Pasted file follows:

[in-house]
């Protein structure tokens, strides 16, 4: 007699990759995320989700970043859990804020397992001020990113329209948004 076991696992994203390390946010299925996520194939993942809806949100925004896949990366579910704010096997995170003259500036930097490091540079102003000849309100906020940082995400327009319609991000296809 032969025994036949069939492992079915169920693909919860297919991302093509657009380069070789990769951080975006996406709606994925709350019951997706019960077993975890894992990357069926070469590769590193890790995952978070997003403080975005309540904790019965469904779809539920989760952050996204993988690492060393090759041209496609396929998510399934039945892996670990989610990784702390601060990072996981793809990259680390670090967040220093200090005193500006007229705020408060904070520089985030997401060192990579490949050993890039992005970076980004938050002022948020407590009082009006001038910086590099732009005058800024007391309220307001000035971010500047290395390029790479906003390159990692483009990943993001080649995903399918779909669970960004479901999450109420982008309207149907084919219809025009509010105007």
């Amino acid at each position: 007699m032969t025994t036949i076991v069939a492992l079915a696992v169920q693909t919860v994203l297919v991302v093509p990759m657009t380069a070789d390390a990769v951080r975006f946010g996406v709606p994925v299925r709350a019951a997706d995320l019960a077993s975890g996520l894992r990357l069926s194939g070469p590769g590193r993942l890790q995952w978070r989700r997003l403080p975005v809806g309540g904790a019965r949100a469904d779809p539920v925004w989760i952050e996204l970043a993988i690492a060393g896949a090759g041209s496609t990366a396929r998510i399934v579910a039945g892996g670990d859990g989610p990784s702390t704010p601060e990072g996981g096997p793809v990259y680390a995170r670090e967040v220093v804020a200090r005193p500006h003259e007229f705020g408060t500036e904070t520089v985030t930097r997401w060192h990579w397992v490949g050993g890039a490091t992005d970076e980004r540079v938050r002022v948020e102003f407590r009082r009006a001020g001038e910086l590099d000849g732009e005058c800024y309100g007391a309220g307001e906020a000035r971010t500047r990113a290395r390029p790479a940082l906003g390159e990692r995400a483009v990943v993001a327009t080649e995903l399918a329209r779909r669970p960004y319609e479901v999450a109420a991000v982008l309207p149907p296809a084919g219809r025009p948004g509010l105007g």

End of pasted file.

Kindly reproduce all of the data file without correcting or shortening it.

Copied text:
[in-house]
């Protein structure tokens, strides 16, 4: 007699990759995320989700970043859990804020397992001020990113329209948004 076991696992994203390390946010299925996520194939993942809806949100925004896949990366579910704010096997995170003259500036930097490091540079102003000849309100906020940082995400327009319609991000296809 032969025994036949069939492992079915169920693909919860297919991302093509657009380069070789990769951080975006996406709606994925709350019951997706019960077993975890894992990357069926070469590769590193890790995952978070997003403080975005309540904790019965469904779809539920989760952050996204993988690492060393090759041209496609396929998510399934039945892996670990989610990784702390601060990072996981793809990259680390670090967040220093200090005193500006007229705020408060904070520089985030997401060192990579490949050993890039992005970076980004938050002022948020407590009082009006001038910086590099732009005058800024007391309220307001000035971010500047290395390029790479906003390159990692483009990943993001080649995903399918779909669970960004479901999450109420982008309207149907084919219809025009509010105007």
């Amino acid at each position: 007699m032969t025994t036949i076991v069939a492992l079915a696992v169920q693909t919860v994203l297919v991302v093509p990759m657009t380069a070789d390390a990769v951080r975006f946010g996406v709606p994925v299925r709350a019951a997706d995320l019960a077993s975890g996520l894992r990357l069926s194939g070469p590769g590193r993942l890790q995952w978070r989700r997003l403080p975005v809806g309540g904790a019965r949100a469904d779809p539920v925004w989760i952050e996204l970043a993988i690492a060393g896949a090759g041209s496609t990366a396929r998510i399934v579910a039945g892996g670990d859990g989610p990784s702390t704010p601060e990072g996981g096997p793809v990259y680390a995170r670090e967040v220093v804020a200090r005193p500006h003259e007229f705020g408060t500036e904070t520089v985030t930097r997401w060192h990579w397992v490949g050993g890039a490091t992005d970076e980004r540079v938050r002022v948020e102003f407590r009082r009006a001020g001038e910086l590099d000849g732009e005058c800024y309100g007391a309220g307001e906020a000035r971010t500047r990113a290395r390029p790479a940082l906003g390159e990692r995400a483009v990943v993001a327009t080649e995903l399918a329209r779909r669970p960004y319609e479901v999450a109420a991000v982008l309207p149907p296809a084919g219809r025009p948004g509010l105007g």